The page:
"But the real importance of this passage is that it establishes for all time the correct literary plural; we can leave the Latin form "indices" to the mathematicians (and similarly "appendices" to the anatomists)."[3]

Indexing process

Conventional indexing

The indexer reads through the text, identifying indexable concepts (those for which the text provides useful information and which will be of relevance for the text's readership). The indexer creates index headings to represent those concepts, which are phrased such that they can be found when in alphabetical order (so, for example, one would write 'indexing process' rather than 'how to create an index'). These headings and their associated locators (indicators to position in the text) are entered into specialist indexing software which handles the formatting of the index and facilitates the editing phase. The index is then edited to impose consistency throughout the index.

Indexers must analyze the text to enable presentation of concepts and ideas in the index that may not be named within the text. The index is intended to help the reader, researcher, or information professional, rather than the author, find information, so the professional indexer must act as a liaison between the text and its ultimate user.

In the United States, according to tradition, the index for a non-fiction book is the responsibility of the author, but most authors do not actually do it. Most indexing is done by freelancers hired by authors, publishers or an independent business which manages the production of a book,[8] publishers or book packagers. Some publishers and database companies employ indexers.

Before indexing software existed, indexes were created using slips of paper or, later, index cards. After hundreds of such slips or cards were filled out (as the indexer worked through the pages of the book proofs), they could then be shuffled by hand into alphabetical order, at which point they served as manuscript to be typeset into the printed index.

Indexing software

Main article: Indexing software

Software is available to aid the indexer in building a book index.[9][10] There are several dedicated indexing software programs available to assist with the special sorting and copying needs involved in index preparation.

Embedded indexing

Embedded indexing involves including the index headings in the midst of the text itself, but surrounded by codes so that they are not normally displayed. A usable index is then generated automatically from the embedded text using the position of the embedded headings to determine the locators. Thus, when the pagination is changed the index can be regenerated with the new locators.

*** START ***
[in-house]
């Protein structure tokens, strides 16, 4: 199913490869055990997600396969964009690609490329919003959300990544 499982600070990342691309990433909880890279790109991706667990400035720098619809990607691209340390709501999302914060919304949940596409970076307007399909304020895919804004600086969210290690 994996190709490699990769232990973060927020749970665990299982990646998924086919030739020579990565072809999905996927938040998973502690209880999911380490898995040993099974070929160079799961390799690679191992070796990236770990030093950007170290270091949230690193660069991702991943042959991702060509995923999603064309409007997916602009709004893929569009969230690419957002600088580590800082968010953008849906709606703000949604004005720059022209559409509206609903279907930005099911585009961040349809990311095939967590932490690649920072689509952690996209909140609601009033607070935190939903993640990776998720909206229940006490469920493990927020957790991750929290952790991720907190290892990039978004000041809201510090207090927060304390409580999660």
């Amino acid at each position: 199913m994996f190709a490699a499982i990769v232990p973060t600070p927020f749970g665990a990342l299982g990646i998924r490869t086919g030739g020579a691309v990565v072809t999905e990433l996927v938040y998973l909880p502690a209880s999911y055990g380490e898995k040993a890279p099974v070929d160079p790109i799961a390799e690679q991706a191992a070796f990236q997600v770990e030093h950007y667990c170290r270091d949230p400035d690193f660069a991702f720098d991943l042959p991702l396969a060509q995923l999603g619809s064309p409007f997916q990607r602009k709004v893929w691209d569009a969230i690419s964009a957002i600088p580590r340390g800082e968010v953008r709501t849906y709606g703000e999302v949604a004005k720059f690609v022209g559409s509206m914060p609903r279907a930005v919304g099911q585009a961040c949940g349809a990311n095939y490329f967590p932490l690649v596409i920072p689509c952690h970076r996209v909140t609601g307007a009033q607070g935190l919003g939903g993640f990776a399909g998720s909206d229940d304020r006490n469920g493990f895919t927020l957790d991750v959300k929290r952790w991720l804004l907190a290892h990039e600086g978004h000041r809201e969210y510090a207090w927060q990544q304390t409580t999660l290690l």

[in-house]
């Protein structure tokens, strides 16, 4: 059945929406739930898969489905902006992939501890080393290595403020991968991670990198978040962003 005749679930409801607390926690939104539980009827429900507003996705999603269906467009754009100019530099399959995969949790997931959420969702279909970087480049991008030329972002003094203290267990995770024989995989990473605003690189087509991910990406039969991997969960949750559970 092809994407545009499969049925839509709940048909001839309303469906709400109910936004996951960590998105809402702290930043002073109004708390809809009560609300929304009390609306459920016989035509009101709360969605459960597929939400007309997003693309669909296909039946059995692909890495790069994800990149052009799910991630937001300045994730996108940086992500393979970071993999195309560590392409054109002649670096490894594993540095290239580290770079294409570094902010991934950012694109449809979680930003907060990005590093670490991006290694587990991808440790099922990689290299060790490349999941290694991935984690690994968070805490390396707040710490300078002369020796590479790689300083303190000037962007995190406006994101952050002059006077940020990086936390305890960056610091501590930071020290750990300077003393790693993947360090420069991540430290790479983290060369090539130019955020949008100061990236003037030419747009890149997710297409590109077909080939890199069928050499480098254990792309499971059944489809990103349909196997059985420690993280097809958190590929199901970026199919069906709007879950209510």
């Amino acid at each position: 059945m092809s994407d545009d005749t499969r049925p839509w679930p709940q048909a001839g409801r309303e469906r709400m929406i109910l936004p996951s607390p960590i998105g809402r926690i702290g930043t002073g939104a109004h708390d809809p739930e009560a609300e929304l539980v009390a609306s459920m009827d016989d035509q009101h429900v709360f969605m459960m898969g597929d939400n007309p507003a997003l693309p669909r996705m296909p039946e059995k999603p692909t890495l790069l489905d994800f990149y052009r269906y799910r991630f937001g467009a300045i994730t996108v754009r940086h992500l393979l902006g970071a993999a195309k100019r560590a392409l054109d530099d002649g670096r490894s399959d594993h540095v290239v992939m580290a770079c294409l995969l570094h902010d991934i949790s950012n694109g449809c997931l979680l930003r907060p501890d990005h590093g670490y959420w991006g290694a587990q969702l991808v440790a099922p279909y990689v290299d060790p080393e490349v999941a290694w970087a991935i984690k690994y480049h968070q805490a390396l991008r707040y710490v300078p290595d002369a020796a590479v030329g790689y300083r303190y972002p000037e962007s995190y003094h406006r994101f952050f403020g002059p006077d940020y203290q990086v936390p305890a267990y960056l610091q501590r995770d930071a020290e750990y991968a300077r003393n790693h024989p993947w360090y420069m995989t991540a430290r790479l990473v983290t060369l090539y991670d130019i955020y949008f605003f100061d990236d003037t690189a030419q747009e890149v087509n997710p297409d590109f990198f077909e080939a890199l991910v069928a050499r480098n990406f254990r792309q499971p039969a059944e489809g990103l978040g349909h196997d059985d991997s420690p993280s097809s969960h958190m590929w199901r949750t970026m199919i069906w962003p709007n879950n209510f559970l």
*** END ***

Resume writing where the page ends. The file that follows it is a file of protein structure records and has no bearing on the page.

LaTeX documents support embedded indexes primarily through the MakeIndex package. Several widely used XML DTDs, including DocBook and TEI, have elements that allow index creation directly in the XML files. Most word processing software, such as StarWriter/ Writer, Microsoft Word, and WordPerfect, as well as some desktop publishing software (for example, FrameMaker and InDesign), as well as other tools (for example, MadCap Software's Flare), have some facility for embedded indexing as well. TExtract and IndexExploit support embedded indexing of Microsoft Word documents.[9]

An embedded index requires more time to create than a conventional static index; however, an embedded index can save time in the long run when the material is updated or repaginated. This is because, with a static index, if even a few pages change, the entire index must be revised or recreated while, with an embedded index, only the pages that changed need updating or indexing.


Indexes are also designed to help the reader find information quickly and easily. A complete and truly useful index is not simply a list of the words and phrases used in a publication (which is properly called a concordance), but an organized map of its contents, including cross-references, grouping of like concepts, and other useful intellectual analysis.

Sample back-of-the-book index excerpt:

sage, 41–42. See also Herbs ← directing the reader to related terms
Scarlet Sages. See Salvia coccinea ← redirecting the reader to term used in the text
shade plants ← grouping term (may not appear in the text; may be generated by indexer)
hosta, 93 ← subentries
myrtle, 46
sunflower, 47 ← regular entry